Jul 13 2013 10:36pm

J. K. Rowling’s Latest Book, The Cuckoo’s Calling, Currently Released Under a Pseudonym!

Cuckoos Calling by J. K. Rowling / Robert GalbraithJ. K. Rowling has released a detective novel, The Cuckoo’s Calling, under the pseudonym Robert Galbraith. According to The Leaky Cauldron, the book has had modest sales (1500 copies in three months) but has garnered excellent reviews and was touted as a brilliant “debut novel.”

She told the Sunday Times of London, “I had hoped to keep this secret a little longer because being Robert Galbraith has been such a liberating experience. It has been wonderful to publish without hype or expectation and pure pleasure to get feedback under a different name.”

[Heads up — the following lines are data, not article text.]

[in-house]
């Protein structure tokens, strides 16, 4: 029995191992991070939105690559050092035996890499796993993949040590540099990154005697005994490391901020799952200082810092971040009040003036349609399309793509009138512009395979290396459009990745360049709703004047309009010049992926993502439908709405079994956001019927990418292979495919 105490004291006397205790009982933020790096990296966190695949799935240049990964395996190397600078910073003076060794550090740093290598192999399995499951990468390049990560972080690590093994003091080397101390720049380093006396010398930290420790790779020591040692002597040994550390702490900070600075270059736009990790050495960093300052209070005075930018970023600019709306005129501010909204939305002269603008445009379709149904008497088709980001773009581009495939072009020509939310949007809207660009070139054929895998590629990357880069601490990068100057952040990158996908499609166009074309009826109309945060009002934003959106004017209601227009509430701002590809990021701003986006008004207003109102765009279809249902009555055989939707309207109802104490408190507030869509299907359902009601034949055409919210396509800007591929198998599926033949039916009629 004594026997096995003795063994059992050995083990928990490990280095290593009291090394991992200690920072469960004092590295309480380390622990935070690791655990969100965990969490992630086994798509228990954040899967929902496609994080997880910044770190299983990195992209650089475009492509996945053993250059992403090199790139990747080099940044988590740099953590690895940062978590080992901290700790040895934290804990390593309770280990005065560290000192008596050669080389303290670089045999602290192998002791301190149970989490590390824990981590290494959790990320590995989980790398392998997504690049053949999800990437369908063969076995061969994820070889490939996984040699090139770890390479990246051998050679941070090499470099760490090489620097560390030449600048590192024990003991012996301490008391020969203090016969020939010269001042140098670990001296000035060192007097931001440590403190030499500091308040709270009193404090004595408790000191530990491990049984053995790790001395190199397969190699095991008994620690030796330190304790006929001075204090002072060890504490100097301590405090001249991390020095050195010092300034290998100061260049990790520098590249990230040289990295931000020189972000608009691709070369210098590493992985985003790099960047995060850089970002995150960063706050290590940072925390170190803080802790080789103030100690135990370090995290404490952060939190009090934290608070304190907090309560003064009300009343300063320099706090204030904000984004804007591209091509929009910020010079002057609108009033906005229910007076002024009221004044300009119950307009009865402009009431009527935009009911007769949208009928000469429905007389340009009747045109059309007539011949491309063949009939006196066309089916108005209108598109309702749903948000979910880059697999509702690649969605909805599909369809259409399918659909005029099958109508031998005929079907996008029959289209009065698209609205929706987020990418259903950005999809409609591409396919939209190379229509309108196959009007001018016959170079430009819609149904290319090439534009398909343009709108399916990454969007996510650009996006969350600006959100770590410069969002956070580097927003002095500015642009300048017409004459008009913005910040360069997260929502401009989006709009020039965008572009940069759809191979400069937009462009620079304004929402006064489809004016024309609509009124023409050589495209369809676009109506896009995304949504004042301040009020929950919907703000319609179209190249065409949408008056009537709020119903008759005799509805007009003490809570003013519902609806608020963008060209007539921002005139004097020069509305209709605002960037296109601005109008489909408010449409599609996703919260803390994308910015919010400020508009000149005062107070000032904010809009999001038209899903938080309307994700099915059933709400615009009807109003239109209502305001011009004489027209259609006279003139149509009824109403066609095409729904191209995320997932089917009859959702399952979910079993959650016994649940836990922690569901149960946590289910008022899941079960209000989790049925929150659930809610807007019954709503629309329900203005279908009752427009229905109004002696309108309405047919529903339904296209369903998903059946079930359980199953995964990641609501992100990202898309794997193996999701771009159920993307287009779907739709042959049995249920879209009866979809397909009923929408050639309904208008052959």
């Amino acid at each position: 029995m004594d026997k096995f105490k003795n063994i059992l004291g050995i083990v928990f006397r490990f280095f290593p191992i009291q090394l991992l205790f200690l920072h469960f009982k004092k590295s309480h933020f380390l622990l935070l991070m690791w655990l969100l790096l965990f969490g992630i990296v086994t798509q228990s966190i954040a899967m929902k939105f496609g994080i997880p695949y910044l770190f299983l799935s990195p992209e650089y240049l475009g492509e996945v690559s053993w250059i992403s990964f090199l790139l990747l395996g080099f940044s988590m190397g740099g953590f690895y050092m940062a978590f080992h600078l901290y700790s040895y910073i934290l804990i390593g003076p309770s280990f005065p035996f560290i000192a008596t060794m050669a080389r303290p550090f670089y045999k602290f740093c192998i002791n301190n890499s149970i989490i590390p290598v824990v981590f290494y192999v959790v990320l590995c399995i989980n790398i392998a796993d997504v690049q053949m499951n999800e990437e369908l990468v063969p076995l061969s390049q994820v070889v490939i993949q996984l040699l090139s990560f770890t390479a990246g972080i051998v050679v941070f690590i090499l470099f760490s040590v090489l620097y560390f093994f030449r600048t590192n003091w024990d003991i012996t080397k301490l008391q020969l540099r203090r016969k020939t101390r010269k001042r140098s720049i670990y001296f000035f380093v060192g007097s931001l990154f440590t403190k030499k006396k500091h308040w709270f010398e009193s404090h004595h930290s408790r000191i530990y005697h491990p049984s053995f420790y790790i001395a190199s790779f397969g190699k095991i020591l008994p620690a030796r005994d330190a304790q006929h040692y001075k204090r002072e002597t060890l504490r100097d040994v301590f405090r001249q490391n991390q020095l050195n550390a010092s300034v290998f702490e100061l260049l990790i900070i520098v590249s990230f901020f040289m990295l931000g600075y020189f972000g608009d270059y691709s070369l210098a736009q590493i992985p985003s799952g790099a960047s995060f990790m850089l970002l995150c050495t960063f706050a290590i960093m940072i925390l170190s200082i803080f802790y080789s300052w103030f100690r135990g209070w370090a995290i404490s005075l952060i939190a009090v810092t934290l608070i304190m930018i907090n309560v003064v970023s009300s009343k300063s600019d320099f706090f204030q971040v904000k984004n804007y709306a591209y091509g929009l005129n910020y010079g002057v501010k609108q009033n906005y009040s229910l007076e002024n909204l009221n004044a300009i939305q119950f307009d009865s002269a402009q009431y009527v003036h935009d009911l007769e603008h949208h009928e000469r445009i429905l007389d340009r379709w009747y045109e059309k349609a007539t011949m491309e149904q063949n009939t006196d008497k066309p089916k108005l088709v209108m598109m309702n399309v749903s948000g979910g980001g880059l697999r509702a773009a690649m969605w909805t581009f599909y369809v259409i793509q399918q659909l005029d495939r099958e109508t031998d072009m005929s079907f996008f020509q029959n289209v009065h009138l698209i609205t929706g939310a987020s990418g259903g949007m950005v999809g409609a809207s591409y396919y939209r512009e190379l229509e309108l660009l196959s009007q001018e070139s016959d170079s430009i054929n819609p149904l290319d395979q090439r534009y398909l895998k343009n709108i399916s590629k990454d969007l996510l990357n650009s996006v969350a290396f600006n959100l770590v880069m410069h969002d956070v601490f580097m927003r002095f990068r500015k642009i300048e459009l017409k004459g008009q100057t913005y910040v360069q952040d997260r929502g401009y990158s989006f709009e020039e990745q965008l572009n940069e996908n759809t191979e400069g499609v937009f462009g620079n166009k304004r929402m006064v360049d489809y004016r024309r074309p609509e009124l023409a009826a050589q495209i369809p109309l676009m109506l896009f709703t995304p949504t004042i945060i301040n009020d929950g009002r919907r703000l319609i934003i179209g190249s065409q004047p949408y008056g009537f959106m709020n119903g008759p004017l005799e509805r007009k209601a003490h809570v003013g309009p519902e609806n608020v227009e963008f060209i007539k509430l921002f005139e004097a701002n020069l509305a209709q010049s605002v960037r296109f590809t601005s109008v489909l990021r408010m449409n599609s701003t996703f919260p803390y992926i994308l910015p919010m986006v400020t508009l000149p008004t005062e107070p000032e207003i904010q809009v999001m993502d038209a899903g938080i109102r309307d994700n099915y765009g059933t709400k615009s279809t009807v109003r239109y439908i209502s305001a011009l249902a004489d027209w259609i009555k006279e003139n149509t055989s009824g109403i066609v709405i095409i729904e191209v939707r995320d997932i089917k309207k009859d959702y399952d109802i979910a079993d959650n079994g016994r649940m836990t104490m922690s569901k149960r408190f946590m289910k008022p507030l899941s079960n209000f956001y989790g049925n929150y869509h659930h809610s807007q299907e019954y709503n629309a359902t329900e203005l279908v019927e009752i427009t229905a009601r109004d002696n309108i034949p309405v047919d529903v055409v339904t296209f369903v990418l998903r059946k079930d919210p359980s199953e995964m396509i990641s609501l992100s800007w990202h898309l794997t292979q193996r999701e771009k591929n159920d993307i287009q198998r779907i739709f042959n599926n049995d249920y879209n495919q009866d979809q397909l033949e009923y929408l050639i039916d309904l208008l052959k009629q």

The book synopsis:

Cuckoos Calling by J. K. Rowling / Robert Galbraith

After losing his leg to a land mine in Afghanistan, Cormoran Strike is barely scraping by as a private investigator. Strike is down to one client, and creditors are calling. He has also just broken up with his longtime girlfriend and is living in his office.

Then John Bristow walks through his door with an amazing story: His sister, the legendary supermodel Lula Landry, known to her friends as the Cuckoo, famously fell to her death a few months earlier. The police ruled it a suicide, but John refuses to believe that. The case plunges Strike into the world of multimillionaire beauties, rock-star boyfriends, and desperate designers, and it introduces him to every variety of pleasure, enticement, seduction, and delusion known to man.

You may think you know detectives, but you've never met one quite like Strike. You may think you know about the wealthy and famous, but you've never seen them under an investigation like this.